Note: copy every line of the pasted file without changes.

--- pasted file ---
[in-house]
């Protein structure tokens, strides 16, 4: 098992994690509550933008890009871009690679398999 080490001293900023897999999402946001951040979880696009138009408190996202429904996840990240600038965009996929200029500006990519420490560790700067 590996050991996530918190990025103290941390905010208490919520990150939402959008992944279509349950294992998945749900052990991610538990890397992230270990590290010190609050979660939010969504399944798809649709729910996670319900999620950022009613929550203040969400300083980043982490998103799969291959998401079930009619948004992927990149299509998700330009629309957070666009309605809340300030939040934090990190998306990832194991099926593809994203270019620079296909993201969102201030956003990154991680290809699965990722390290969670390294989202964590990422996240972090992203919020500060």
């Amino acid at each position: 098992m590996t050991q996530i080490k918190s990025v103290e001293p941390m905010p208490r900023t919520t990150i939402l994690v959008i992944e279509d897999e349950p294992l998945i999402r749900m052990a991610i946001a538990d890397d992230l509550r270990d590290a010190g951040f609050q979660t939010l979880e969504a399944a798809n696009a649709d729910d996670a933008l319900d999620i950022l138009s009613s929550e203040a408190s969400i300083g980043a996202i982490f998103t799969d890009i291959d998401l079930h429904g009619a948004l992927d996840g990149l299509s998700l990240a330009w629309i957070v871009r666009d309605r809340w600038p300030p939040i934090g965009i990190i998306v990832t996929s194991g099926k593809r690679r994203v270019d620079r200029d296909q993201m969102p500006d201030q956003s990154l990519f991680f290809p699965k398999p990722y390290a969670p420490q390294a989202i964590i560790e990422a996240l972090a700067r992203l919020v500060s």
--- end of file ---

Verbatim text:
[in-house]
């Protein structure tokens, strides 16, 4: 098992994690509550933008890009871009690679398999 080490001293900023897999999402946001951040979880696009138009408190996202429904996840990240600038965009996929200029500006990519420490560790700067 590996050991996530918190990025103290941390905010208490919520990150939402959008992944279509349950294992998945749900052990991610538990890397992230270990590290010190609050979660939010969504399944798809649709729910996670319900999620950022009613929550203040969400300083980043982490998103799969291959998401079930009619948004992927990149299509998700330009629309957070666009309605809340300030939040934090990190998306990832194991099926593809994203270019620079296909993201969102201030956003990154991680290809699965990722390290969670390294989202964590990422996240972090992203919020500060």
């Amino acid at each position: 098992m590996t050991q996530i080490k918190s990025v103290e001293p941390m905010p208490r900023t919520t990150i939402l994690v959008i992944e279509d897999e349950p294992l998945i999402r749900m052990a991610i946001a538990d890397d992230l509550r270990d590290a010190g951040f609050q979660t939010l979880e969504a399944a798809n696009a649709d729910d996670a933008l319900d999620i950022l138009s009613s929550e203040a408190s969400i300083g980043a996202i982490f998103t799969d890009i291959d998401l079930h429904g009619a948004l992927d996840g990149l299509s998700l990240a330009w629309i957070v871009r666009d309605r809340w600038p300030p939040i934090g965009i990190i998306v990832t996929s194991g099926k593809r690679r994203v270019d620079r200029d296909q993201m969102p500006d201030q956003s990154l990519f991680f290809p699965k398999p990722y390290a969670p420490q390294a989202i964590i560790e990422a996240l972090a700067r992203l919020v500060s």